Getting to Know Hera Vlamakis, PhD

By Katie E. Golden, MD

I recently had the opportunity to talk with Dr. Hera Vlamakis, who is the Senior Group Leader of the Infectious Disease and Microbiome Program at the Broad Institute of MIT and Harvard. With a background in microbiology, she is interested in how the bacteria that colonize the human intestine interact both with each other and their host to ultimately influence health and disease. Her humor and warmth is rare to find in a dedicated and gifted scientist. She has an enthusiasm and curiosity about her work that translates into a constant smile and steady stream of laughter, which makes her a magnetic leader and an effective advocate for her field.

Katie: How did you first become interested in bacteria?

Hera: One day when I was in college, I just wandered into the microbiology office looking for a job. I didn’t have any idea of the work I wanted to do – I even offered to do the dishes in the lab. I was just sort of curious about the research process in general. I happened to meet the Principle Investigator of the lab that day, and he didn’t know what to make of me, so he just . . .  hired me. It was very unconventional. In the following months, he took me under his wing. He was studying antibiotic resistance genes in intestinal bacteria, and I was fascinated.

Katie: So is that when you decided to become a microbiologist and researcher?

Hera: At the time I was actually a pre-med student. Like everyone else, I wanted to ‘save the world one patient at a time!’. After my job in the lab, I volunteered in a hospital. And I hated it. I cried the whole time – it was not what I expected.  I was hoping to feel warm and nurturing, but I just did not connect with the patients. I realized I was much more stimulated by my work in the lab. I loved that I could study bacteria both on the community and molecular level. And, you know, that I liked them more because they don’t have eyes. (She laughs).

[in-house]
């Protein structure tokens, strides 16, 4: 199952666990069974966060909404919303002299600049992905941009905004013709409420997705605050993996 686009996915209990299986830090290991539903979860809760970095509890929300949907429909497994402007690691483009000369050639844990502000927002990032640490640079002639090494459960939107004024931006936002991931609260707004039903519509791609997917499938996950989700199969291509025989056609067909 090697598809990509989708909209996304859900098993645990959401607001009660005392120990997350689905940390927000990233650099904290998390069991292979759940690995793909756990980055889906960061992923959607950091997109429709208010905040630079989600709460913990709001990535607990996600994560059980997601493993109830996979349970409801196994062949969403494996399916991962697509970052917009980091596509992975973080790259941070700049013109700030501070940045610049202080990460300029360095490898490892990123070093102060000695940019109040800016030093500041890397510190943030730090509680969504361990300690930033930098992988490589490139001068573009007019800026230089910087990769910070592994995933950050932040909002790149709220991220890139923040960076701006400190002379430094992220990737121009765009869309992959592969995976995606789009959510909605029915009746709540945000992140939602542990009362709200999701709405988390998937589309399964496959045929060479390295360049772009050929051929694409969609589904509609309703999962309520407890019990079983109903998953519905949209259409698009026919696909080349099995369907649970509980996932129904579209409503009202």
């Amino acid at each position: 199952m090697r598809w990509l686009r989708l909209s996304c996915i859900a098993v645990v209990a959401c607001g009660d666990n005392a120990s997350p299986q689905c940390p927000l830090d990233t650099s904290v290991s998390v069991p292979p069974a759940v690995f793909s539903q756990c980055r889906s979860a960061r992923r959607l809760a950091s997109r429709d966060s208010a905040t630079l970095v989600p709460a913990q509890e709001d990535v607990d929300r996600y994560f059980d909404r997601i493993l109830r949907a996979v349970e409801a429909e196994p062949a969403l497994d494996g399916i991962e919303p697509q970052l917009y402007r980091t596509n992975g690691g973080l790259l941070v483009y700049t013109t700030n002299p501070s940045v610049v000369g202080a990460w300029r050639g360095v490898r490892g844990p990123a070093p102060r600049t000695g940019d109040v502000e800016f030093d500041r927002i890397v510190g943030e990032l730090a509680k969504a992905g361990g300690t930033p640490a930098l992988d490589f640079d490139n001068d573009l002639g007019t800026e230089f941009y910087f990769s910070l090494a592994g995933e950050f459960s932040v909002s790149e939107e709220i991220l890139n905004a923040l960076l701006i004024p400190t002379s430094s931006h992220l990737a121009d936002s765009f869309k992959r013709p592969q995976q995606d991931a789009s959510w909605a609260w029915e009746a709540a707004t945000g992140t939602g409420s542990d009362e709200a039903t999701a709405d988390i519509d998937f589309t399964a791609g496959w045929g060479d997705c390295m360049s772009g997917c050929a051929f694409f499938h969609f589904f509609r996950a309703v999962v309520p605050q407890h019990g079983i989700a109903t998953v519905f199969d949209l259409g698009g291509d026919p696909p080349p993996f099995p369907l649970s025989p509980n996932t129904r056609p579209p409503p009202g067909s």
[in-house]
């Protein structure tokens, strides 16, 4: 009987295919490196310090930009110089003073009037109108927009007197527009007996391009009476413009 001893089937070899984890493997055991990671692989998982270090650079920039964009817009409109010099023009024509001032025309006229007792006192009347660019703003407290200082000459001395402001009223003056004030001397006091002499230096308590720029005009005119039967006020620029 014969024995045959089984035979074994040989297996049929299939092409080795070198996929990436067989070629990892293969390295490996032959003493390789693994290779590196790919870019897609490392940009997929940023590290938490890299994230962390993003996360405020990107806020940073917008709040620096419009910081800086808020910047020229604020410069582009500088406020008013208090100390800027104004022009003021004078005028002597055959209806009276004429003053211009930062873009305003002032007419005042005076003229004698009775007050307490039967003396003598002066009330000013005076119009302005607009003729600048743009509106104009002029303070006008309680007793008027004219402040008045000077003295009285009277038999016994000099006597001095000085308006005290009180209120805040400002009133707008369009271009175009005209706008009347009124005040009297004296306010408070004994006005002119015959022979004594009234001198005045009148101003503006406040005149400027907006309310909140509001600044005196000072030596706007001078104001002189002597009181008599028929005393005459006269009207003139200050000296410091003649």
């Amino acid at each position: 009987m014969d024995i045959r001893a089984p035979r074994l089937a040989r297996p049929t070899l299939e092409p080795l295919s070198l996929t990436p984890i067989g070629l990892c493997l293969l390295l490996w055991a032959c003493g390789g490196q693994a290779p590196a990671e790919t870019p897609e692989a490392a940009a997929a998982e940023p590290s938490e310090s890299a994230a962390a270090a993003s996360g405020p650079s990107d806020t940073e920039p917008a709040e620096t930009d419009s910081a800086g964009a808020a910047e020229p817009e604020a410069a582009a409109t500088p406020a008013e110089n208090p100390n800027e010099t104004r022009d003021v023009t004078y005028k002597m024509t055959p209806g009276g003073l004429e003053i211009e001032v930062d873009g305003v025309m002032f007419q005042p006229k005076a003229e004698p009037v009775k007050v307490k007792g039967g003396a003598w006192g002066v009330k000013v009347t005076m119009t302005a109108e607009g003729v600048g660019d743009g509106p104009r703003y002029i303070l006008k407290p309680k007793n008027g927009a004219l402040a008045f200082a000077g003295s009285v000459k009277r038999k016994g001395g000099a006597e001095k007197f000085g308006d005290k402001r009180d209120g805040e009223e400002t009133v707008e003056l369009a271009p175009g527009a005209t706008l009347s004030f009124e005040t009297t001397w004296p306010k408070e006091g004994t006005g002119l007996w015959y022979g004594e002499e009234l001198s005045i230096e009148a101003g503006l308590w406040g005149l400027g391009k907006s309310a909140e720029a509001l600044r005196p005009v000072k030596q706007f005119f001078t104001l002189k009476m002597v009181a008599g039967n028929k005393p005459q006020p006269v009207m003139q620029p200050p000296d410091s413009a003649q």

Katie: So what was the next step?

Hera: My post-doc work was in bacterial biofilms. I studied the extracellular polysaccharide matrix formed by a specific soil bacteria, and more specifically, the intricate cell-to-cell interactions that allowed these bacteria to carry out specialized functions. It was fascinating to study how the bacteria behaved like a cohesive community. The fluorescent images that came out of the paper were like works of art – they were so beautiful.

Her interest in a bacteria’s cooperative nature, and molecular signaling that allows their colonies to organize and thrive, naturally led her towards the burgeoning field of microbiome research. Her more recent research has allowed her to explore the ways a bacteria’s dynamic nature also plays an intricate role in human host physiology, and has ironically reconnected her with human health and disease. As she joked, ‘the fact that I use words like “epithelial cell” in my daily work just boggles my mind.’

Katie: What do you enjoy doing outside of work?

Hera: Well I have two small kids, so it really doesn’t matter.